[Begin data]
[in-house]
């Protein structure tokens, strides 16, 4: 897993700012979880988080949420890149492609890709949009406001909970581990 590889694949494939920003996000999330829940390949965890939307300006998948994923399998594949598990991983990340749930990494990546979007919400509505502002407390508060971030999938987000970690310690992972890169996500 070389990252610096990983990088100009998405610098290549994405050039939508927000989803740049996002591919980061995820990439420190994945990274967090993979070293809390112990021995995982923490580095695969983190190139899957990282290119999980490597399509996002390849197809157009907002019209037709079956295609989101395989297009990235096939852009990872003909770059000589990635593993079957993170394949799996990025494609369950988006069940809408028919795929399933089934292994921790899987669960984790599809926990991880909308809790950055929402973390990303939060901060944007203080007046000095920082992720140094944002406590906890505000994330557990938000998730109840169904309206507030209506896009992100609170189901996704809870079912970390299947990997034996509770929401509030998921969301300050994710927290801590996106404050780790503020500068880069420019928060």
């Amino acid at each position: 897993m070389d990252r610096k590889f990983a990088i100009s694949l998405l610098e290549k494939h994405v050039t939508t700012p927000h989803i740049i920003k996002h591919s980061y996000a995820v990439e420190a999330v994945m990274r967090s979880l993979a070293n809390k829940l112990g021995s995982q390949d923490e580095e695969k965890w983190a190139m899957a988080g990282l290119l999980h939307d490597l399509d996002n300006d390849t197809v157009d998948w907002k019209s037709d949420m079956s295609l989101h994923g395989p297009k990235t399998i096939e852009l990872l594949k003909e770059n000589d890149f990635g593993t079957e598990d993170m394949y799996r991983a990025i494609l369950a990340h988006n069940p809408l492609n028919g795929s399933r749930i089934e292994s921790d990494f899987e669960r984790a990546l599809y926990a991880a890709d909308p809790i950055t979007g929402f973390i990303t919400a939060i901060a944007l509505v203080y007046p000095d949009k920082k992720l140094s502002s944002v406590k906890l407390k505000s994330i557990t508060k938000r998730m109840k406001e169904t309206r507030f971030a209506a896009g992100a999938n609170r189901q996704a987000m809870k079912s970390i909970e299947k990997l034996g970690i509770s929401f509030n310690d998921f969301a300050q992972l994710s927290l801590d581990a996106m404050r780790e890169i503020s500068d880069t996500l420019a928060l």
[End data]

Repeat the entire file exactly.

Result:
[in-house]
């Protein structure tokens, strides 16, 4: 897993700012979880988080949420890149492609890709949009406001909970581990 590889694949494939920003996000999330829940390949965890939307300006998948994923399998594949598990991983990340749930990494990546979007919400509505502002407390508060971030999938987000970690310690992972890169996500 070389990252610096990983990088100009998405610098290549994405050039939508927000989803740049996002591919980061995820990439420190994945990274967090993979070293809390112990021995995982923490580095695969983190190139899957990282290119999980490597399509996002390849197809157009907002019209037709079956295609989101395989297009990235096939852009990872003909770059000589990635593993079957993170394949799996990025494609369950988006069940809408028919795929399933089934292994921790899987669960984790599809926990991880909308809790950055929402973390990303939060901060944007203080007046000095920082992720140094944002406590906890505000994330557990938000998730109840169904309206507030209506896009992100609170189901996704809870079912970390299947990997034996509770929401509030998921969301300050994710927290801590996106404050780790503020500068880069420019928060």
């Amino acid at each position: 897993m070389d990252r610096k590889f990983a990088i100009s694949l998405l610098e290549k494939h994405v050039t939508t700012p927000h989803i740049i920003k996002h591919s980061y996000a995820v990439e420190a999330v994945m990274r967090s979880l993979a070293n809390k829940l112990g021995s995982q390949d923490e580095e695969k965890w983190a190139m899957a988080g990282l290119l999980h939307d490597l399509d996002n300006d390849t197809v157009d998948w907002k019209s037709d949420m079956s295609l989101h994923g395989p297009k990235t399998i096939e852009l990872l594949k003909e770059n000589d890149f990635g593993t079957e598990d993170m394949y799996r991983a990025i494609l369950a990340h988006n069940p809408l492609n028919g795929s399933r749930i089934e292994s921790d990494f899987e669960r984790a990546l599809y926990a991880a890709d909308p809790i950055t979007g929402f973390i990303t919400a939060i901060a944007l509505v203080y007046p000095d949009k920082k992720l140094s502002s944002v406590k906890l407390k505000s994330i557990t508060k938000r998730m109840k406001e169904t309206r507030f971030a209506a896009g992100a999938n609170r189901q996704a987000m809870k079912s970390i909970e299947k990997l034996g970690i509770s929401f509030n310690d998921f969301a300050q992972l994710s927290l801590d581990a996106m404050r780790e890169i503020s500068d880069t996500l420019a928060l």